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Lawmakers Agree to 5-Day Extension of Rent-Control Regulations

By  Nikhita Venugopal and Jeff Mays | June 19, 2015 10:22am 

 Gov. Andrew Cuomo and state lawmakers agreed to a five-day extension of New York's rent regulations late Thursday.
Gov. Andrew Cuomo and state lawmakers agreed to a five-day extension of New York's rent regulations late Thursday.
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Bryan Thomas/Getty Images

NEW YORK CITY — State lawmakers passed a five-day extension of New York's rent regulations that affect about 1 million apartments in the city, officials announced Thursday night. 

The laws, which determine how much landlords can charge for rent stabilized apartments, had expired at midnight Tuesday despite calls by both Mayor Bill de Blasio and Gov. Andrew Cuomo to strengthen them.

De Blasio said last week that a failure to renew the rent regulations would be an "end to New York City as we have known it."

The mayor also said that the city's 3111 hotline has seen a "big uptick" in calls from renters who are fearful because the rent regulation laws have expired.

But the Assembly and Senate, along with Cuomo, agreed to continue talks toward a permanent solution, according to a joint statement from the governor, Assembly Speaker Carl Heastie and Senate Majority Leader John Flanagan.

"There are important issues that still must be addressed and by working collaboratively, we remain confident that the 2015 legislative session will end with the passage of additional reforms," the statement read.

But in separate statements, Heastie, a Democrat, and Flanagan, a Republican, pointed the finger at one another.

"In May, the Assembly passed a package of rent laws to strengthen current regulations and protect tenants. Unfortunately, the Senate has failed to consider these sensible proposals, thus jeopardizing the safety and security of more than two million people," read Heastie's statement.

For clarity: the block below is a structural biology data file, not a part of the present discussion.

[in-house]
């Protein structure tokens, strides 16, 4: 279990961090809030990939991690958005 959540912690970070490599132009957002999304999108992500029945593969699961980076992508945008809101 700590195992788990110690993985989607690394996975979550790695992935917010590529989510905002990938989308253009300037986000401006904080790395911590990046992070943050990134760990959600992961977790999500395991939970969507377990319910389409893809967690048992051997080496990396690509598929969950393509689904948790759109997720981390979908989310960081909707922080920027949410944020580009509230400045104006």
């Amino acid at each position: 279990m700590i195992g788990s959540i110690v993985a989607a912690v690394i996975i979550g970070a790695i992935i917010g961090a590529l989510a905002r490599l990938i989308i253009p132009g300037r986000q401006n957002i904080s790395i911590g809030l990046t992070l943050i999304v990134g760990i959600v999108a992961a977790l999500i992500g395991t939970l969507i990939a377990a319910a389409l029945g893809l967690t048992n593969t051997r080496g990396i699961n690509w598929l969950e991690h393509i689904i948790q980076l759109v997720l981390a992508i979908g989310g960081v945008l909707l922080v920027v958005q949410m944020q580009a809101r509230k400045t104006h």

The Assembly bill calls for many of the changes de Blasio has been advocating for such as an end to charging renters for major capital improvements in perpetuity and an end to vacancy decontrol where an apartment leaves regulation once the rent reaches $2,500.

The Assembly legislation also called for a reduction of the so-called "vacancy bonus," which allows landlords to raise the rent on regulated apartments when they become empty.

The Assembly bill would reduce the increase by more than half to 7.5 percent from the 20 percent currently allowed on a two-year lease.

Flanagan said the Senate had passed an eight year extension of rent laws. However, many Democrats were not in favor of that legislation because it did not strengthen the laws and would add income verification for rent regulated tenants.

"The state Senate has already acted on legislation to extend New York City's current rent laws for eight years with provisions to enforce the intent of the law that ensure help to those who truly need it. Unfortunately, the Assembly has failed to pass this bill," Flanagan wrote.

"We continue to believe very strongly that our bill is the best approach to the city's affordable housing challenges," he added.

De Blasio said this week that a straight extension of the rent laws was unacceptable because many affordable units are leaving rent regulation under the current rules, sometimes with landlords using the "vacancy bonus," major capital improvements and vacancy decontrol as a way to push tenants out.

He cited the Wednesday arrest of a Brooklyn landlord charged with destroying an apartment building to force tenants out so that he could charge more rent.

"[E]ven with rent regulation not having expired, we have too many instances of not just harassment or displacement of tenants, but criminal acts in the name of displacing tenants for a profit. We know this problem exists, and it exists on a grand scale," de Blasio said Thursday.

The extension is retroactive to when the laws expired earlier this week and will last through Tuesday night. The Legislature is adjourned until Tuesday but negotiations are expected to continue over the weekend.

Other pieces of legislation important to New York City such as the mayoral control of schools and the fate of the 421-a tax break also remain unresolved.